Although the Mammoth Cave Hotel was a fine hostelry, it was only one of several well-known stopovers along the line in Kentucky. Dickey’s Tavern at Pruitt’s Knob, Elizabethtown’s Eagle House, Bardstown’s Stone Inn, and Kerr’s Inn in Munfordville, among others, offered rich hospitality for the weary traveler.
Typical tavern prices around 1820:
• Rum, wine or French brandy, per quart, $1.50
• Whisky or peach brandy, per half pints, 12½c
• Cider oil, per quart, 25c
• Cider or beer, per quart, 12½c
• Diet, per meal, 25c
• Lodging per night, 12½c
• Stabling, with provender, per night, 50c
• Corn or oats per gallon, 12½c
• Pasturage for horse, per night, 6¼c
• Pasture for each head of cattle, per night, 2c
One of the most famous among Kentucky inns was Bell’s Tavern, near the cave. The innkeeper, William Bell, called "The Napoleon of Tavern Keepers," is reported by Franklin Gorin in 1876, in The Times of Long Ago, to have run
a great attraction, it had no superior, and was universally known in America and Europe. [Bell’s Tavern] was near the Mammoth Cave, and during Mr. Bell’s life was the stopping place for all visitors going to or returning from the cave. Mr. Bell was a perfect gentleman in manners and address, yea, in every respect. He was gifted with a perfect talent of knowing and anticipating persons’ wants at a glance. He knew, althought he may not have ever seen his guest before, whether he wanted or not a glass of his peach and honey; and he knew exactly what other refreshments he desired, whether venison or beef steak, quail or ham and eggs. His object was to please and satisfy all. His peach brandy and honey was almost as well known as his house, for he had no equal in the preparation of it, and his famous flapjacks.
Such accommodations were the natural meeting place for politicians and celebrities, for the innkeeper himself became a figure of prominence. Nathaniel Willis wrote in an 1852 letter about his experience of Mammoth Cave that:
throughout Kentucky ... in all small villages the landlord [tavernkeeper] is a person who is considered to honor the guest by his company. There is nothing doubtful in this position. That and the profession of stage-driving are too rich in opportunity for influence, give too much access to the minds and opinions of the community, not to have been gradually promoted to the class of occupations for the ‘leading citizens.’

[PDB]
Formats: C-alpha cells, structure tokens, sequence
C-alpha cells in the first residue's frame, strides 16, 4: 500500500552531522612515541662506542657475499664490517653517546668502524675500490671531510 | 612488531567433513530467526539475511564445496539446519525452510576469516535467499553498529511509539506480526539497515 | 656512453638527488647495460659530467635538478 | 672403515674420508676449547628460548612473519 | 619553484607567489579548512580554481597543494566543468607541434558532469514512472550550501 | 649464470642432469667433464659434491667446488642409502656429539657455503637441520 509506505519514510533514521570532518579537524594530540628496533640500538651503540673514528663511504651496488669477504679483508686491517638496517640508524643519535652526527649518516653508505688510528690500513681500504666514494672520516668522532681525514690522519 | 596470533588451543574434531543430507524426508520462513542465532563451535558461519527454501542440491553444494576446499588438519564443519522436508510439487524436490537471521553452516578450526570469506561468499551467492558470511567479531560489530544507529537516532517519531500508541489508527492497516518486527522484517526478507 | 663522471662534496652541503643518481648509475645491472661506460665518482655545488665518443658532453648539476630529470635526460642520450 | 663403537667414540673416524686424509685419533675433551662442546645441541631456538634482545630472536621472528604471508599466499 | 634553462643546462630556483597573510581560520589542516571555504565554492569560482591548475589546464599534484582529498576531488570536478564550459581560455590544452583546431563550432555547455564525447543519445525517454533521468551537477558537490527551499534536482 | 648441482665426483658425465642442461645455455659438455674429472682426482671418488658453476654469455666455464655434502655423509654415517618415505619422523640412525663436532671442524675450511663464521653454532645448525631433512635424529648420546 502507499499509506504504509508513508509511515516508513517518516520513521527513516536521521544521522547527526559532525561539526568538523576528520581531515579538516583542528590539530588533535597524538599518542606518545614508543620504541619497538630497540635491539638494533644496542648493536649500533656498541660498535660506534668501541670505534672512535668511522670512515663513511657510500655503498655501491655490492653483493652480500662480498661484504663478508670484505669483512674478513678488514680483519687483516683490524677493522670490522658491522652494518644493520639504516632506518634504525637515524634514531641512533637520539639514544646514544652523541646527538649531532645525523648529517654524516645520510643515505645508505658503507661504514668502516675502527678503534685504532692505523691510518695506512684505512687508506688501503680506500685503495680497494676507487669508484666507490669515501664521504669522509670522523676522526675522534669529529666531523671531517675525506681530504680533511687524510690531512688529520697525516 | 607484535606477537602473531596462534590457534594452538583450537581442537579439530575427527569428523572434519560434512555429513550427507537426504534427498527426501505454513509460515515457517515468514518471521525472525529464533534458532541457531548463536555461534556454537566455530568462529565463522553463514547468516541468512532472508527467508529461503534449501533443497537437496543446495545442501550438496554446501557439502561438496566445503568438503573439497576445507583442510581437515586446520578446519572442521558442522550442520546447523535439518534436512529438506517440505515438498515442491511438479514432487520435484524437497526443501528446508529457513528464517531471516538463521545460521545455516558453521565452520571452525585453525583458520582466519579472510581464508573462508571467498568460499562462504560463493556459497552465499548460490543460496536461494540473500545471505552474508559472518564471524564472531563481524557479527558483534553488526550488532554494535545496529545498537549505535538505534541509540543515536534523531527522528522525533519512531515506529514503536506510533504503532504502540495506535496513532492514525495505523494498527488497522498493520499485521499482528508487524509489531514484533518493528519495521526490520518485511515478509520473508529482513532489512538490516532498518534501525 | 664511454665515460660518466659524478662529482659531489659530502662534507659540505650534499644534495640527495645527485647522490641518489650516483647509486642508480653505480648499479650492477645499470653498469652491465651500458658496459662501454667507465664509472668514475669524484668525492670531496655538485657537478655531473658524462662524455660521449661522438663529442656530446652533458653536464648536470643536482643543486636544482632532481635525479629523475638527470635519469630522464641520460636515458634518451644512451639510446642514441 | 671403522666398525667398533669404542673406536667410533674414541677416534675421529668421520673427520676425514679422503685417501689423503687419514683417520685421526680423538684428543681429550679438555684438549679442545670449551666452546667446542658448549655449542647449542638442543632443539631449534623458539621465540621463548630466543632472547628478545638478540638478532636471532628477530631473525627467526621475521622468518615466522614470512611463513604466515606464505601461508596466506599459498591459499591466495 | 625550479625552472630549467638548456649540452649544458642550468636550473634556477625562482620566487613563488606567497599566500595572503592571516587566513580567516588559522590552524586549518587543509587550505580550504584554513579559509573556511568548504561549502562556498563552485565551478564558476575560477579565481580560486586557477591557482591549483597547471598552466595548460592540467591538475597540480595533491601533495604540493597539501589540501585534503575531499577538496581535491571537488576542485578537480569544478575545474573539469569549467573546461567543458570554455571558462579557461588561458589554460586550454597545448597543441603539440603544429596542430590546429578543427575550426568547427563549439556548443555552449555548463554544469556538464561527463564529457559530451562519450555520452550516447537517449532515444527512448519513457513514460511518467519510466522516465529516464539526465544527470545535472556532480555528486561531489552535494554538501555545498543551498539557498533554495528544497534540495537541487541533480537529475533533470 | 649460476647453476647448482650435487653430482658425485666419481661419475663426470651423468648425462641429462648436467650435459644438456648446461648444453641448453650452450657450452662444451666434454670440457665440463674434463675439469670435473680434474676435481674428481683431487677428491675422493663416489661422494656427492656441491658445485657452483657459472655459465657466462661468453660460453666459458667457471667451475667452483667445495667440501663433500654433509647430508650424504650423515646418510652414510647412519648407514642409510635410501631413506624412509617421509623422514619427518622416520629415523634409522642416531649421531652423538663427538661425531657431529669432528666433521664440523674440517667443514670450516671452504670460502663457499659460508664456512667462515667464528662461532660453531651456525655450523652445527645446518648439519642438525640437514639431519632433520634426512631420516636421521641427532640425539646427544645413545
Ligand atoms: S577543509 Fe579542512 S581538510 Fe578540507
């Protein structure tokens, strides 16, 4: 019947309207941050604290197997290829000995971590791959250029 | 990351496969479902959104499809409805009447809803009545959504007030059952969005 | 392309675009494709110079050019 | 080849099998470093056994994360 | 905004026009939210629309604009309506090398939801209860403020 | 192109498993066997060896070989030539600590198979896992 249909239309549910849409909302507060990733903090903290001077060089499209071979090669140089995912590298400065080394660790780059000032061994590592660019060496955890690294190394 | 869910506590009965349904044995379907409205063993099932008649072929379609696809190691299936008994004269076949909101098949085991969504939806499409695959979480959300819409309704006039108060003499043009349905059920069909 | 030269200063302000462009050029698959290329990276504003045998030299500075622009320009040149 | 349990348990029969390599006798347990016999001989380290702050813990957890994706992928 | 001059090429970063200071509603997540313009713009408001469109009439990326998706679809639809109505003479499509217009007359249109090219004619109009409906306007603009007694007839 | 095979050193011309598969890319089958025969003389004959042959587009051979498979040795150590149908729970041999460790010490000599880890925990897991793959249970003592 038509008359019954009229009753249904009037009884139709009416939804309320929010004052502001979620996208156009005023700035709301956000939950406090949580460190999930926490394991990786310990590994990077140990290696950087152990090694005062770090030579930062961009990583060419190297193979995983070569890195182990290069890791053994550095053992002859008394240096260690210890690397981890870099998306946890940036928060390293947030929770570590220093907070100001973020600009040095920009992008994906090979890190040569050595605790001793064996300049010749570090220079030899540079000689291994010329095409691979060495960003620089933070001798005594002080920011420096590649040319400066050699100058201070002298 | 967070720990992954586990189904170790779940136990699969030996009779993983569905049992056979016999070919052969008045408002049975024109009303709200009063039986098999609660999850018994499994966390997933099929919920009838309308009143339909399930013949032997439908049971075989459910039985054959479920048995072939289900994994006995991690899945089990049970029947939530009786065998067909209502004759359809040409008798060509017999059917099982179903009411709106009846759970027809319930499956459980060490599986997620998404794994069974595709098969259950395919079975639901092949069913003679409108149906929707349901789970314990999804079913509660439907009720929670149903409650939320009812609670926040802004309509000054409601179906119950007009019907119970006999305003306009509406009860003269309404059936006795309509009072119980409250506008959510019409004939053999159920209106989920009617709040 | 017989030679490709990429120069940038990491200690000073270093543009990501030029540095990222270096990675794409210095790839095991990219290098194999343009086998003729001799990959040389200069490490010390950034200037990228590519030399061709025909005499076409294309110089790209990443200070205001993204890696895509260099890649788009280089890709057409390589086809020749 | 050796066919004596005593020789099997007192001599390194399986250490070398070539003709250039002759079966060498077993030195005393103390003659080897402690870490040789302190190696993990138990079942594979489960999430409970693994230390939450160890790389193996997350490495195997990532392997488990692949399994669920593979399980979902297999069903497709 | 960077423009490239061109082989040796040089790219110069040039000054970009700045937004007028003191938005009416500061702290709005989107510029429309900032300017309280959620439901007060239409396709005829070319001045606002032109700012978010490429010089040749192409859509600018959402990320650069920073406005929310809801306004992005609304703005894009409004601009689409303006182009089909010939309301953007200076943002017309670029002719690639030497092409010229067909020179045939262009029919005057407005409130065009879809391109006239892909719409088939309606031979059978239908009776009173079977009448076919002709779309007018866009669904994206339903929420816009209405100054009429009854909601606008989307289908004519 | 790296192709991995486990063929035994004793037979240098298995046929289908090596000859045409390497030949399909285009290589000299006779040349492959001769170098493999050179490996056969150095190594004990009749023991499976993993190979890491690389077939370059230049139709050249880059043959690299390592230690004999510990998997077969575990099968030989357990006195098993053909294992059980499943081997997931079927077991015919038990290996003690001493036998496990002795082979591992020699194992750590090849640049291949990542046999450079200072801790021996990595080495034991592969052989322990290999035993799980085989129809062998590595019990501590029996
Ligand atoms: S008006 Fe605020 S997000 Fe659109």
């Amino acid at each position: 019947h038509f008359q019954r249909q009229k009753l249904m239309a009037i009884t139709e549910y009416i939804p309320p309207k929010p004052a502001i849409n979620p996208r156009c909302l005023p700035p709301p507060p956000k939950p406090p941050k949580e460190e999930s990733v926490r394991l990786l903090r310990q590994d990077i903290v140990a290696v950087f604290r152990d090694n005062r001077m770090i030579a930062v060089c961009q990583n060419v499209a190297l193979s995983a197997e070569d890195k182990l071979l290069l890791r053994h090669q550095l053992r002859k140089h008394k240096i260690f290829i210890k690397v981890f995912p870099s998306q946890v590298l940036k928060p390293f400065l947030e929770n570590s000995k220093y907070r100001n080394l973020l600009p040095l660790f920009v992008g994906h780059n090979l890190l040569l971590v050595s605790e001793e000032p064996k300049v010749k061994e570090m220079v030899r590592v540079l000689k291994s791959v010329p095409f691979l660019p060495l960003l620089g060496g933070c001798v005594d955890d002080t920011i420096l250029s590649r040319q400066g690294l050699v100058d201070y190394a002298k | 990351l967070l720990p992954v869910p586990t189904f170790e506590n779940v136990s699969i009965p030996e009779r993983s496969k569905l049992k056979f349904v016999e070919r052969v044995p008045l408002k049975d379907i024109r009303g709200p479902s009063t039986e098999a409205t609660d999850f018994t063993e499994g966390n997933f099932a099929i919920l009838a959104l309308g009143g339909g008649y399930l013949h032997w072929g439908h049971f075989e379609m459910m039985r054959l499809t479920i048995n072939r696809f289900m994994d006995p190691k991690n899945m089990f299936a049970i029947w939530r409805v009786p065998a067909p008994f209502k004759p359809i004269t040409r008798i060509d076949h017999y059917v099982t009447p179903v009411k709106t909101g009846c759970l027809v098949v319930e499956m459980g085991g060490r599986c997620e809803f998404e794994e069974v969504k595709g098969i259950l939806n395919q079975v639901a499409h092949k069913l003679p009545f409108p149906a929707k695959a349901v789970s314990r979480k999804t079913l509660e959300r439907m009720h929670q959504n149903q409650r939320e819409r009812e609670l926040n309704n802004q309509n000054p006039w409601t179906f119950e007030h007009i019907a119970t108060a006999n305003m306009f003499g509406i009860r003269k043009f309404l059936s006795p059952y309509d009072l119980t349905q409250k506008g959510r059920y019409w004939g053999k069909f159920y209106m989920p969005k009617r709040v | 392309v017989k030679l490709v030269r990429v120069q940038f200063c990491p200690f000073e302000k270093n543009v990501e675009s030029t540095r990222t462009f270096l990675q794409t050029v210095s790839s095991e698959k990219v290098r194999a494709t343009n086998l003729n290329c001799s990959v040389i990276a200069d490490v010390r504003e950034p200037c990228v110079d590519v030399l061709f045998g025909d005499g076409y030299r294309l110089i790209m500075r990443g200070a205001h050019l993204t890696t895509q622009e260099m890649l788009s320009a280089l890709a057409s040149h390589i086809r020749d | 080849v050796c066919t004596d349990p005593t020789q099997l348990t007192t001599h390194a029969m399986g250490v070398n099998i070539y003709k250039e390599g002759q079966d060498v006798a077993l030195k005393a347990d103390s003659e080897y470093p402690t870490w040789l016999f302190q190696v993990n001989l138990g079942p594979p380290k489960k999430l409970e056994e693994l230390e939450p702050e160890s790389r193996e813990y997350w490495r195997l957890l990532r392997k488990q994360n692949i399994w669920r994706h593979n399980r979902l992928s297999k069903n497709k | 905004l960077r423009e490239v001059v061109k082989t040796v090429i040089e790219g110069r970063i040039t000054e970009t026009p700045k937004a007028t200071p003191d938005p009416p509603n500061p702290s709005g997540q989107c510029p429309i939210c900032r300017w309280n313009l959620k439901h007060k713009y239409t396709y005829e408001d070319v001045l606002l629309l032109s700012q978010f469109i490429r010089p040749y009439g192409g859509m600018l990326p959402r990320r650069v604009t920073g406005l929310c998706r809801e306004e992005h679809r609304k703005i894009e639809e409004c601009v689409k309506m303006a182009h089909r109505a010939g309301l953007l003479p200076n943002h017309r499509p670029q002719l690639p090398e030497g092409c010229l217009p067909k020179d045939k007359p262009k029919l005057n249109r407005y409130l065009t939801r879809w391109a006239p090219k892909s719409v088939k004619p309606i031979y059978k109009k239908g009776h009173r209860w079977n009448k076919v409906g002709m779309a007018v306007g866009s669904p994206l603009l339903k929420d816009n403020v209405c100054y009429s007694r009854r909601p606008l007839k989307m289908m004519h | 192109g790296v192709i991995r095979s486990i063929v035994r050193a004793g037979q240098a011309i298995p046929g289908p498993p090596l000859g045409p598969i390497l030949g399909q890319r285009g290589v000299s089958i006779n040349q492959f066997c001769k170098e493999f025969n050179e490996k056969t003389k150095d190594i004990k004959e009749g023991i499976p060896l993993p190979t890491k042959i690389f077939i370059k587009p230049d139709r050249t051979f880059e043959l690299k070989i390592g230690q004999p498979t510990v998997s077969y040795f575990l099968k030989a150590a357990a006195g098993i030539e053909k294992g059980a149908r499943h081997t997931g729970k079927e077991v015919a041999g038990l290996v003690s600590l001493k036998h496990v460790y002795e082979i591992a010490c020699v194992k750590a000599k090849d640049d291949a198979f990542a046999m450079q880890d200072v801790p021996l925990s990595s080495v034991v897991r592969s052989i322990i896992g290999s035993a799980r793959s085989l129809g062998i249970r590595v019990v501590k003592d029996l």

No doubt the ministrations of such a person went far to ease travelers just arrived from rough stage travel. But the travel was made easier by the arrival, by 1850, of the railroad. Trains from Louisville to Nashville replaced the principal stage lines, and by the end of the 19th Century, travelers could ride the rails all the way from the main line, at Bell’s Tavern in Glasgow Junction, to the Mammoth Cave Hotel. The stagecoach became a thing of history.
The Mammoth Cave Hotel itself passed into history in 1919, when the structure, in part over 100 years old, burned to the ground in less than an hour. With it went the grand ballroom, the verandahs, the covered portico, the dining room. The rustic elegance of orchestras and dances and conversations around log fires faded, but not without leaving this impression on a visitor in 1870:
The visitor is surprised to find in this uncultivated backwoods such a large and cheerful looking dwelling on so handsome a lawn ... here are to be found all the advantages of a first class watering place hotel with the addition of fine country scenery and daily opportunities of observing Nature’s great subterranean wonder.